Of course, there’s an additional way to work against the business models of Dakota Access, Keystone XL and other major oil projects: We can use less oil. Seattle has the plans and the power to divest from one end of the balance sheet and reduce demand at the other.

Of course, reducing oil use is far more complicated than changing banks, both for individuals and cities. And just like moving your personal bank account only moves Wells Fargo’s bottom line by a minuscule fraction, your bike trip to the grocery store or bus ride to work is only a tiny drop saved from the global oil market.

Let me be clear, riding your bike is not going to stop the Dakota Access Pipeline. You should also get involved with ongoing efforts at Standing Rock and here in Seattle.

But it’s important to note how causes intersect and can support each other. This pipeline directly impacts the Standing Rock Sioux, while global climate change caused by the burning of that oil will hit many indigenous communities across the globe especially hard. Oil continues to be sold and burned due to systemic structures that support more oil burning, including government support of pipelines despite clear opposition from people impacted.

Many of those same structures are responsible for the 38,000 people killed and 4.4 million seriously injured by traffic collisions in the U.S. in 2015 alone. Past and ongoing investments in car transportation at the expense of all other options traps many communities in car dependency.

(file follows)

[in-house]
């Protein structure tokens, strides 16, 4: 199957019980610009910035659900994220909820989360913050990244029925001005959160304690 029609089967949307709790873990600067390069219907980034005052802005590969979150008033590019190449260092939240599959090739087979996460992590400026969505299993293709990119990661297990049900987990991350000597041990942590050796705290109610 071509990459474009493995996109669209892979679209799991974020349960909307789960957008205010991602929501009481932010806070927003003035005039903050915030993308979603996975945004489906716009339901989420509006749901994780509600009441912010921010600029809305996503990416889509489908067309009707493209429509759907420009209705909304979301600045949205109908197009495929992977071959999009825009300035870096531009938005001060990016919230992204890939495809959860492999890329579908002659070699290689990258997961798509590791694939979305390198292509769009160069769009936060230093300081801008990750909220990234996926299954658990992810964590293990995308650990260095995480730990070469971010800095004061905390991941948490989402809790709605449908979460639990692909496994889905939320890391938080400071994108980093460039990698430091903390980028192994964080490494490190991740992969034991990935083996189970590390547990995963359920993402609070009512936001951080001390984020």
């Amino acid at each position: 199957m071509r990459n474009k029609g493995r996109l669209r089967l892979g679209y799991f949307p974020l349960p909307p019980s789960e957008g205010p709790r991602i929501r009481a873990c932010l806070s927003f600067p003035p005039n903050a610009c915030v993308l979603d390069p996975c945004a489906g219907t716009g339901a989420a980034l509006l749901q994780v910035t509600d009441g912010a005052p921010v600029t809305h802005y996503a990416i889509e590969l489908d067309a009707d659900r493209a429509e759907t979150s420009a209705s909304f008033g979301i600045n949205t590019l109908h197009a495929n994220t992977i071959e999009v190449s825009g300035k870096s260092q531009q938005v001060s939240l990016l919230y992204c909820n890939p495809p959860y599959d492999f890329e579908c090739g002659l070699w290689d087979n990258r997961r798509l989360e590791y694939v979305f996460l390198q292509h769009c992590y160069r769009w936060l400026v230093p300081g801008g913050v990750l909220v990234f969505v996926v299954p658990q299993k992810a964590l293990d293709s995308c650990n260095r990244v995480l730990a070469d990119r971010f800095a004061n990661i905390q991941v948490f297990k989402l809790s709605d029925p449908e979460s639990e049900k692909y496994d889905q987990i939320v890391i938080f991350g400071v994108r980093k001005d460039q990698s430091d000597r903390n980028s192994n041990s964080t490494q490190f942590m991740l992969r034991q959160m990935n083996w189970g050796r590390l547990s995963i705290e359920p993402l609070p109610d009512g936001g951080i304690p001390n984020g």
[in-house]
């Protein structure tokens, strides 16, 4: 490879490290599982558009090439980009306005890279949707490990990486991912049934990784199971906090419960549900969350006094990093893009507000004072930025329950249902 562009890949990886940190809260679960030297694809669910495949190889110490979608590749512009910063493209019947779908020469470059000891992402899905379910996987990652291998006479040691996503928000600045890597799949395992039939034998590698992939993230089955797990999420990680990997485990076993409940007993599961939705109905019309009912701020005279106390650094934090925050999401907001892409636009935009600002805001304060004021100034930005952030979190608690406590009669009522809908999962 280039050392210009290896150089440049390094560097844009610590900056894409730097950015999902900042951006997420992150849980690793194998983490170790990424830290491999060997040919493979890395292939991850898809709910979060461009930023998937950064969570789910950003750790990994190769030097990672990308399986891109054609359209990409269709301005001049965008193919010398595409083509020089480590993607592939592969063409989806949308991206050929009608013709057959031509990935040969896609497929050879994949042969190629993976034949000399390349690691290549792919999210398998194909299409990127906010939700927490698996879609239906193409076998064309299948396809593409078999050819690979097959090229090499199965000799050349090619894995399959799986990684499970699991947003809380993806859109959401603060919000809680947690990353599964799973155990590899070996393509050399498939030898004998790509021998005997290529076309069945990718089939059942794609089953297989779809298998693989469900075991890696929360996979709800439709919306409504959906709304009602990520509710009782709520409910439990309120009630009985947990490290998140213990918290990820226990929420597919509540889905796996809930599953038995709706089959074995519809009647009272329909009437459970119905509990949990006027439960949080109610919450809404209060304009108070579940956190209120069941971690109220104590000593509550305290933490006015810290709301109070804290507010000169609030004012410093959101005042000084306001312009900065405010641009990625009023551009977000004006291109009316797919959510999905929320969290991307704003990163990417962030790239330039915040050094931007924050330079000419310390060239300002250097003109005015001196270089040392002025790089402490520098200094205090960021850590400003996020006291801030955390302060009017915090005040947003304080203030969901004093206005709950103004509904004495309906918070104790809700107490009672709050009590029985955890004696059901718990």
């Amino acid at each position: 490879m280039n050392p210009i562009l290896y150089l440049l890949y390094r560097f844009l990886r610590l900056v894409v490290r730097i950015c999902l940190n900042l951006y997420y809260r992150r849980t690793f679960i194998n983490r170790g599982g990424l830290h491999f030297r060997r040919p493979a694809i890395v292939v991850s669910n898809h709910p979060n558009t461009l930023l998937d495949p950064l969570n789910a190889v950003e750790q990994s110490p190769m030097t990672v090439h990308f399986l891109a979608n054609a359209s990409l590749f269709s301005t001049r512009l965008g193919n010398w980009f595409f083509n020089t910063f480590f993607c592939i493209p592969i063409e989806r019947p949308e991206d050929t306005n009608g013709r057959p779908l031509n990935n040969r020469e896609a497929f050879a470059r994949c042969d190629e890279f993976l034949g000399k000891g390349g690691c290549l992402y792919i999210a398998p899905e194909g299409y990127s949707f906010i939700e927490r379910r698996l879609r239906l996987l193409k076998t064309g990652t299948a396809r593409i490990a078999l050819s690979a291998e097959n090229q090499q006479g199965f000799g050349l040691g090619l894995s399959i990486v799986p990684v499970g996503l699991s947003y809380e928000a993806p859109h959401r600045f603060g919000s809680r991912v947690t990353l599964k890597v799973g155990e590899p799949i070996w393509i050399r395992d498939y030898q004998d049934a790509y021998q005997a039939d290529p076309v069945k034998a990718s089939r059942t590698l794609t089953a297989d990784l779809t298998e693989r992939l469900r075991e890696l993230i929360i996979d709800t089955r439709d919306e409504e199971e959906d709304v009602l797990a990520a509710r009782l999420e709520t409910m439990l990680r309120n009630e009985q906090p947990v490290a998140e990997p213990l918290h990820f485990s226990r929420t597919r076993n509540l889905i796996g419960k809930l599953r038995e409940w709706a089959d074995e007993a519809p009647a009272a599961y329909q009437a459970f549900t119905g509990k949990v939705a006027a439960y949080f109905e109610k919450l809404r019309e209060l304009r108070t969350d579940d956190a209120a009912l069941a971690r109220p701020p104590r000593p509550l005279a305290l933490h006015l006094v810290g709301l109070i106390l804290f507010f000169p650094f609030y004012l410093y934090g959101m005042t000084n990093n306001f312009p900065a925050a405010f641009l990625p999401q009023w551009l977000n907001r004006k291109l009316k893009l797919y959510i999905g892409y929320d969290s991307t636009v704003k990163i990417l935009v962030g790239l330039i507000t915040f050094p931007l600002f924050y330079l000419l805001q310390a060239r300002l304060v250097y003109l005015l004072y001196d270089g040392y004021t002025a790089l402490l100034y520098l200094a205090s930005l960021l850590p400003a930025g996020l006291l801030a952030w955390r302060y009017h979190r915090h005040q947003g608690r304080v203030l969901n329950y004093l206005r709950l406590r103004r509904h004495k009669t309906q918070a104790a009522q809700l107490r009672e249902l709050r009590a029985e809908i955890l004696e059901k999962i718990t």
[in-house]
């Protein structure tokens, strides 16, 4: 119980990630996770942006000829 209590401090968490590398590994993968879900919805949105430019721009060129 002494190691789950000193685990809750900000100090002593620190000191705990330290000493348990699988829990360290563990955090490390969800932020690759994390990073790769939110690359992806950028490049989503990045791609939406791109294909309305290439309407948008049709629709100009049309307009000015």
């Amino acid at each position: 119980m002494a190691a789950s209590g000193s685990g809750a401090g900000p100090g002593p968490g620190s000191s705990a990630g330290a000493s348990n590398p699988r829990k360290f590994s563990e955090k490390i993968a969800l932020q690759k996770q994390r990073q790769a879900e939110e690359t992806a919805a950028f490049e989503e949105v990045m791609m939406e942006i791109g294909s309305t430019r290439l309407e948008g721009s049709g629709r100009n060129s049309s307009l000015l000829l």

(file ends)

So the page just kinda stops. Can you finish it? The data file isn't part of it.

But Seattle has a chance to work together to dramatically reduce our city’s contribution to the global oil demand. And there are many other cities in the U.S. that can do the same.

Burning oil in motor vehicle engines is responsible for the majority of Seattle’s total greenhouse gas emissions, according to the city’s Climate Action Plan. The total is so big, that one person’s choice to stop driving or drive less is hardly going to make a dent even in Seattle’s total oil consumption.

From the Seattle Climate Action Plan's 2012 Greenhouse Gas Inventory report, released in 2014 (PDF).

From the Seattle Climate Action Plan’s 2012 Greenhouse Gas Inventory report, released in 2014 (PDF).

From the 2013 Climate Action Plan (PDF).

From the 2013 Climate Action Plan (PDF).